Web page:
Agri chief vows gov’t help in keeping farms afloat
BAGUIO CITY, Benguet, Philippines — The government has assured farmers that it will buy unsold produce so these can be used for public service programs, like feeding projects and in augmenting the food supply of local jails.
Agriculture Secretary William Dar, during a pre-State of the Nation Address roadshow held at the Baguio Convention Center here on Tuesday, said the government would also help farmers turn excess vegetables and other crops into new products, like snacks and jams, through “a food terminal system [that] we will be taking Philippine-wide.”
“Food security is our top priority next to health,” Dar said.
Making the government a major customer for farmers would keep the agriculture industry afloat during the pandemic and help them earn more by eliminating middlemen, said Cabinet Secretary Karlo Nograles, who also joined the roadshow.
As chair of the Inter-Agency Task Force on Zero Hunger, Nograles said government attention had been trained toward food security, which is threatened not just by the economic crisis but also by climate change.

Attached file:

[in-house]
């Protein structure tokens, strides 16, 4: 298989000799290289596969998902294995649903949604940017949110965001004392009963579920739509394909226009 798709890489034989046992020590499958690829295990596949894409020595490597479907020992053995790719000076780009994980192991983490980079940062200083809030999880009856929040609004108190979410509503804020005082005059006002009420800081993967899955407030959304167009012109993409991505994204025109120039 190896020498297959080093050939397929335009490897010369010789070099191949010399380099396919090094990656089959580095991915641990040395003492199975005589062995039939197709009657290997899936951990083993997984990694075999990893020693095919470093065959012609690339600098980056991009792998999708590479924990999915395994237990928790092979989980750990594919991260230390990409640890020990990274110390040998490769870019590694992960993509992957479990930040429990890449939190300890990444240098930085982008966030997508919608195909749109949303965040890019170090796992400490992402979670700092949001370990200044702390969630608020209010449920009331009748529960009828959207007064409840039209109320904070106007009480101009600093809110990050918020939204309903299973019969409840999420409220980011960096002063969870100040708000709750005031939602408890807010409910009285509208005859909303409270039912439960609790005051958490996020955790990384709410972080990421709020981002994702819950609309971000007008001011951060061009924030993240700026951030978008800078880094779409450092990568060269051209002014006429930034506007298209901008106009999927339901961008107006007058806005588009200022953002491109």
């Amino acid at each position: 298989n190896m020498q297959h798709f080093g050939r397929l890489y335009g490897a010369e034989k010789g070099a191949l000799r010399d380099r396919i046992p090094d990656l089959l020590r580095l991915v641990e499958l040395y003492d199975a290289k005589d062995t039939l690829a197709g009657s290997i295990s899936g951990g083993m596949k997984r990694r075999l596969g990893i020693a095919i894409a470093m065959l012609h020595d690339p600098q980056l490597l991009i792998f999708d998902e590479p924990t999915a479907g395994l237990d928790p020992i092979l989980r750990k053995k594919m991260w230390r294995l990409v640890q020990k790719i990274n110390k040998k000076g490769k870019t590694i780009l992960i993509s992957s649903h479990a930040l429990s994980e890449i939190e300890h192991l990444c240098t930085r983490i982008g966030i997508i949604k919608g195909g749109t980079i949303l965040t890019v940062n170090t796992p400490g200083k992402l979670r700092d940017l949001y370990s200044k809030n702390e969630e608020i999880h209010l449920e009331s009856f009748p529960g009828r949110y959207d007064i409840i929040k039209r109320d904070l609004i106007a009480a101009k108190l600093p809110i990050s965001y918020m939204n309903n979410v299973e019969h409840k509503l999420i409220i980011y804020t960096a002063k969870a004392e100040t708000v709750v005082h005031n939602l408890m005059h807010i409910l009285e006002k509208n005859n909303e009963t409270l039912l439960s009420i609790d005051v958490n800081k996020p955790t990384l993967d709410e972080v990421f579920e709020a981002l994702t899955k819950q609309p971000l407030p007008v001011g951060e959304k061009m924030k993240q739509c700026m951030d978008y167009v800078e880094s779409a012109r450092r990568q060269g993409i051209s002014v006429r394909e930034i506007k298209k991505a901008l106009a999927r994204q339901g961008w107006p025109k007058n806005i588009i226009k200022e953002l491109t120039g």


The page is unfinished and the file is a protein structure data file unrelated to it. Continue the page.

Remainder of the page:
These measures address the dumping of crops, following the sustained drop in demand because of quarantine restrictions on movement and the economic downturn.
This practice was first observed in Benguet province last year when Luzon was locked down to prevent the spread of COVID-19. Benguet farms grow most of the salad vegetables sold in Metro Manila markets.
Farmers in the Cordillera were forced to throw or dump tons of carrots and other vegetables on mountainsides due to the lack of buyers last year. Their institutional customers, like hotels and big restaurants, were shut down for most of 2020 as a result of community lockdowns and quarantine.
The Department of Agriculture shipped some of the unsold crops to Metro Manila, and delivered them straight to neighborhoods where households were restricted at home.
Toward the end of 2020, an underutilized vegetable trading post was tasked to buy carrots and other crops that were not being shipped to lowland markets, Dar said.
The Benguet Agri Pinoy Trading Center in La Trinidad, Benguet, has been converted into a P40-million food terminal with food processing capabilities, he said. It is one of the 10 food exchange centers put up by former Agriculture Secretary Proceso Alcala in 2012.
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